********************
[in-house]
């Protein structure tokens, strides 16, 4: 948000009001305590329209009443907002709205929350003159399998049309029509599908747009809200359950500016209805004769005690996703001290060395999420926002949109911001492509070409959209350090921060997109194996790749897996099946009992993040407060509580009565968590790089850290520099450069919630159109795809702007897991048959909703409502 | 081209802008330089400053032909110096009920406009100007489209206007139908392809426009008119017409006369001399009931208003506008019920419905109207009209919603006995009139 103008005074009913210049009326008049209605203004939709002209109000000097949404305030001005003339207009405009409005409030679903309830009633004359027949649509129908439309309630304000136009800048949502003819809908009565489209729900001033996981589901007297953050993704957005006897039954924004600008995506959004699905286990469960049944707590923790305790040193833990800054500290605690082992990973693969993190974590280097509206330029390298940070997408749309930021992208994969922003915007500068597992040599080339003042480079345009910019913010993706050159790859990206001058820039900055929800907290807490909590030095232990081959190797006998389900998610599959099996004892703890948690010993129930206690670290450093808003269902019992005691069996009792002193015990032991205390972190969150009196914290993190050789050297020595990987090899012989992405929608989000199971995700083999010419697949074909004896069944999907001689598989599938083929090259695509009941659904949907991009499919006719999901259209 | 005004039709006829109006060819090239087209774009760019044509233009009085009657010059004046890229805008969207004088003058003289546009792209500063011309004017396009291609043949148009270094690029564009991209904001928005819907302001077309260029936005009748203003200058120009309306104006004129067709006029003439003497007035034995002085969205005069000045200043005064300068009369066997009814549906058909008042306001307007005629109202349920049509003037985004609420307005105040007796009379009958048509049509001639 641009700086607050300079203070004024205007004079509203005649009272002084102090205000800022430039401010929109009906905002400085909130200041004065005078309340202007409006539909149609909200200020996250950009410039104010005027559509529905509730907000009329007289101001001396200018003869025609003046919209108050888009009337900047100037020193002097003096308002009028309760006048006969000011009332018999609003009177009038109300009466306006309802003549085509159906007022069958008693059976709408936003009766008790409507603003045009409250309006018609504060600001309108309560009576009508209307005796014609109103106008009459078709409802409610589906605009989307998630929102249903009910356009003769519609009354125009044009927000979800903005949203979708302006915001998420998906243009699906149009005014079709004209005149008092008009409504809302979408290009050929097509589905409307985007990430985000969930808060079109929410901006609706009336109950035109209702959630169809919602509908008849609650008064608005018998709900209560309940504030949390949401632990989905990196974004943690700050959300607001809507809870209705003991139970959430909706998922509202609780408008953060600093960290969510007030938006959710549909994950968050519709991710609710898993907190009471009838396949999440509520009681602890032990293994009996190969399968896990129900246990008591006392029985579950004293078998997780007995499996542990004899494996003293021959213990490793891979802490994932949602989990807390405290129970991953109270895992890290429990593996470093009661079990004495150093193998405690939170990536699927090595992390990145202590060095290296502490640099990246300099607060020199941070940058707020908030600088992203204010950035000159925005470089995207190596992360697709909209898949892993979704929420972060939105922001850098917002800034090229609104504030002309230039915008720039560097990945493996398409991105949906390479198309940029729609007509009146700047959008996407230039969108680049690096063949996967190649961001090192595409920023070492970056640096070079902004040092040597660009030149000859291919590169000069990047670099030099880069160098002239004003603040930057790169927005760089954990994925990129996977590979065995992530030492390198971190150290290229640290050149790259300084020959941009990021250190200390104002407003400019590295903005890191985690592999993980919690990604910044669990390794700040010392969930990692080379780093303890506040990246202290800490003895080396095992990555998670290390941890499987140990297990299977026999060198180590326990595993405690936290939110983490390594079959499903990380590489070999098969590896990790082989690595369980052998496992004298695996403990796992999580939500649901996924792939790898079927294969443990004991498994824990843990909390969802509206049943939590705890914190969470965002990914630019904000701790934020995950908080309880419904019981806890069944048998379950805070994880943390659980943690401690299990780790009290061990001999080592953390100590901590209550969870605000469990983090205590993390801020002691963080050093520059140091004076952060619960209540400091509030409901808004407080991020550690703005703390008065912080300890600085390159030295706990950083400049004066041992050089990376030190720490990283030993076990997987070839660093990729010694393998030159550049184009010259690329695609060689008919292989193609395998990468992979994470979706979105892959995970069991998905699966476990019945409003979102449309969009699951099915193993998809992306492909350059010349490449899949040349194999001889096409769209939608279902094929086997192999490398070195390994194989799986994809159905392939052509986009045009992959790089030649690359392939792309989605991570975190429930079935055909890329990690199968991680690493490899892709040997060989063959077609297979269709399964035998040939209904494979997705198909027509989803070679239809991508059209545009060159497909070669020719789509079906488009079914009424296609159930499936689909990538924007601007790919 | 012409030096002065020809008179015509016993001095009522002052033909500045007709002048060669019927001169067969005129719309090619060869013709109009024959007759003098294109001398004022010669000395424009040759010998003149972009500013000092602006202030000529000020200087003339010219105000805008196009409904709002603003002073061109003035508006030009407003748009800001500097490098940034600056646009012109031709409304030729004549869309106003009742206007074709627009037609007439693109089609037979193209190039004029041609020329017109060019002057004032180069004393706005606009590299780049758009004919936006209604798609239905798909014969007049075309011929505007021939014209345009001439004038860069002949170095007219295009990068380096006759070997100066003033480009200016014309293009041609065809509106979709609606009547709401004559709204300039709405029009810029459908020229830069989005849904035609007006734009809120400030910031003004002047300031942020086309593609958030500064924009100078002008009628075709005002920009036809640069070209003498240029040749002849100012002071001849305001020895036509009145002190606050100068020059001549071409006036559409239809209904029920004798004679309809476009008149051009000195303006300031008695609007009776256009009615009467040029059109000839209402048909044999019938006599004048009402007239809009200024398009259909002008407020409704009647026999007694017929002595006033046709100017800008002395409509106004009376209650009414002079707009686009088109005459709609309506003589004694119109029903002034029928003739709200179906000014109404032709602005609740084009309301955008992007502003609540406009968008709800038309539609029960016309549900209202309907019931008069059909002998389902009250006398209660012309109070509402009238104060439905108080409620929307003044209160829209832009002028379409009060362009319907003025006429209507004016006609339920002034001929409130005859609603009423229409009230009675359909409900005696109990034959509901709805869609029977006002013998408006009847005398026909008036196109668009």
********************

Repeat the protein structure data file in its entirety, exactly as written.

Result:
[in-house]
């Protein structure tokens, strides 16, 4: 948000009001305590329209009443907002709205929350003159399998049309029509599908747009809200359950500016209805004769005690996703001290060395999420926002949109911001492509070409959209350090921060997109194996790749897996099946009992993040407060509580009565968590790089850290520099450069919630159109795809702007897991048959909703409502 | 081209802008330089400053032909110096009920406009100007489209206007139908392809426009008119017409006369001399009931208003506008019920419905109207009209919603006995009139 103008005074009913210049009326008049209605203004939709002209109000000097949404305030001005003339207009405009409005409030679903309830009633004359027949649509129908439309309630304000136009800048949502003819809908009565489209729900001033996981589901007297953050993704957005006897039954924004600008995506959004699905286990469960049944707590923790305790040193833990800054500290605690082992990973693969993190974590280097509206330029390298940070997408749309930021992208994969922003915007500068597992040599080339003042480079345009910019913010993706050159790859990206001058820039900055929800907290807490909590030095232990081959190797006998389900998610599959099996004892703890948690010993129930206690670290450093808003269902019992005691069996009792002193015990032991205390972190969150009196914290993190050789050297020595990987090899012989992405929608989000199971995700083999010419697949074909004896069944999907001689598989599938083929090259695509009941659904949907991009499919006719999901259209 | 005004039709006829109006060819090239087209774009760019044509233009009085009657010059004046890229805008969207004088003058003289546009792209500063011309004017396009291609043949148009270094690029564009991209904001928005819907302001077309260029936005009748203003200058120009309306104006004129067709006029003439003497007035034995002085969205005069000045200043005064300068009369066997009814549906058909008042306001307007005629109202349920049509003037985004609420307005105040007796009379009958048509049509001639 641009700086607050300079203070004024205007004079509203005649009272002084102090205000800022430039401010929109009906905002400085909130200041004065005078309340202007409006539909149609909200200020996250950009410039104010005027559509529905509730907000009329007289101001001396200018003869025609003046919209108050888009009337900047100037020193002097003096308002009028309760006048006969000011009332018999609003009177009038109300009466306006309802003549085509159906007022069958008693059976709408936003009766008790409507603003045009409250309006018609504060600001309108309560009576009508209307005796014609109103106008009459078709409802409610589906605009989307998630929102249903009910356009003769519609009354125009044009927000979800903005949203979708302006915001998420998906243009699906149009005014079709004209005149008092008009409504809302979408290009050929097509589905409307985007990430985000969930808060079109929410901006609706009336109950035109209702959630169809919602509908008849609650008064608005018998709900209560309940504030949390949401632990989905990196974004943690700050959300607001809507809870209705003991139970959430909706998922509202609780408008953060600093960290969510007030938006959710549909994950968050519709991710609710898993907190009471009838396949999440509520009681602890032990293994009996190969399968896990129900246990008591006392029985579950004293078998997780007995499996542990004899494996003293021959213990490793891979802490994932949602989990807390405290129970991953109270895992890290429990593996470093009661079990004495150093193998405690939170990536699927090595992390990145202590060095290296502490640099990246300099607060020199941070940058707020908030600088992203204010950035000159925005470089995207190596992360697709909209898949892993979704929420972060939105922001850098917002800034090229609104504030002309230039915008720039560097990945493996398409991105949906390479198309940029729609007509009146700047959008996407230039969108680049690096063949996967190649961001090192595409920023070492970056640096070079902004040092040597660009030149000859291919590169000069990047670099030099880069160098002239004003603040930057790169927005760089954990994925990129996977590979065995992530030492390198971190150290290229640290050149790259300084020959941009990021250190200390104002407003400019590295903005890191985690592999993980919690990604910044669990390794700040010392969930990692080379780093303890506040990246202290800490003895080396095992990555998670290390941890499987140990297990299977026999060198180590326990595993405690936290939110983490390594079959499903990380590489070999098969590896990790082989690595369980052998496992004298695996403990796992999580939500649901996924792939790898079927294969443990004991498994824990843990909390969802509206049943939590705890914190969470965002990914630019904000701790934020995950908080309880419904019981806890069944048998379950805070994880943390659980943690401690299990780790009290061990001999080592953390100590901590209550969870605000469990983090205590993390801020002691963080050093520059140091004076952060619960209540400091509030409901808004407080991020550690703005703390008065912080300890600085390159030295706990950083400049004066041992050089990376030190720490990283030993076990997987070839660093990729010694393998030159550049184009010259690329695609060689008919292989193609395998990468992979994470979706979105892959995970069991998905699966476990019945409003979102449309969009699951099915193993998809992306492909350059010349490449899949040349194999001889096409769209939608279902094929086997192999490398070195390994194989799986994809159905392939052509986009045009992959790089030649690359392939792309989605991570975190429930079935055909890329990690199968991680690493490899892709040997060989063959077609297979269709399964035998040939209904494979997705198909027509989803070679239809991508059209545009060159497909070669020719789509079906488009079914009424296609159930499936689909990538924007601007790919 | 012409030096002065020809008179015509016993001095009522002052033909500045007709002048060669019927001169067969005129719309090619060869013709109009024959007759003098294109001398004022010669000395424009040759010998003149972009500013000092602006202030000529000020200087003339010219105000805008196009409904709002603003002073061109003035508006030009407003748009800001500097490098940034600056646009012109031709409304030729004549869309106003009742206007074709627009037609007439693109089609037979193209190039004029041609020329017109060019002057004032180069004393706005606009590299780049758009004919936006209604798609239905798909014969007049075309011929505007021939014209345009001439004038860069002949170095007219295009990068380096006759070997100066003033480009200016014309293009041609065809509106979709609606009547709401004559709204300039709405029009810029459908020229830069989005849904035609007006734009809120400030910031003004002047300031942020086309593609958030500064924009100078002008009628075709005002920009036809640069070209003498240029040749002849100012002071001849305001020895036509009145002190606050100068020059001549071409006036559409239809209904029920004798004679309809476009008149051009000195303006300031008695609007009776256009009615009467040029059109000839209402048909044999019938006599004048009402007239809009200024398009259909002008407020409704009647026999007694017929002595006033046709100017800008002395409509106004009376209650009414002079707009686009088109005459709609309506003589004694119109029903002034029928003739709200179906000014109404032709602005609740084009309301955008992007502003609540406009968008709800038309539609029960016309549900209202309907019931008069059909002998389902009250006398209660012309109070509402009238104060439905108080409620929307003044209160829209832009002028379409009060362009319907003025006429209507004016006609339920002034001929409130005859609603009423229409009230009675359909409900005696109990034959509901709805869609029977006002013998408006009847005398026909008036196109668009």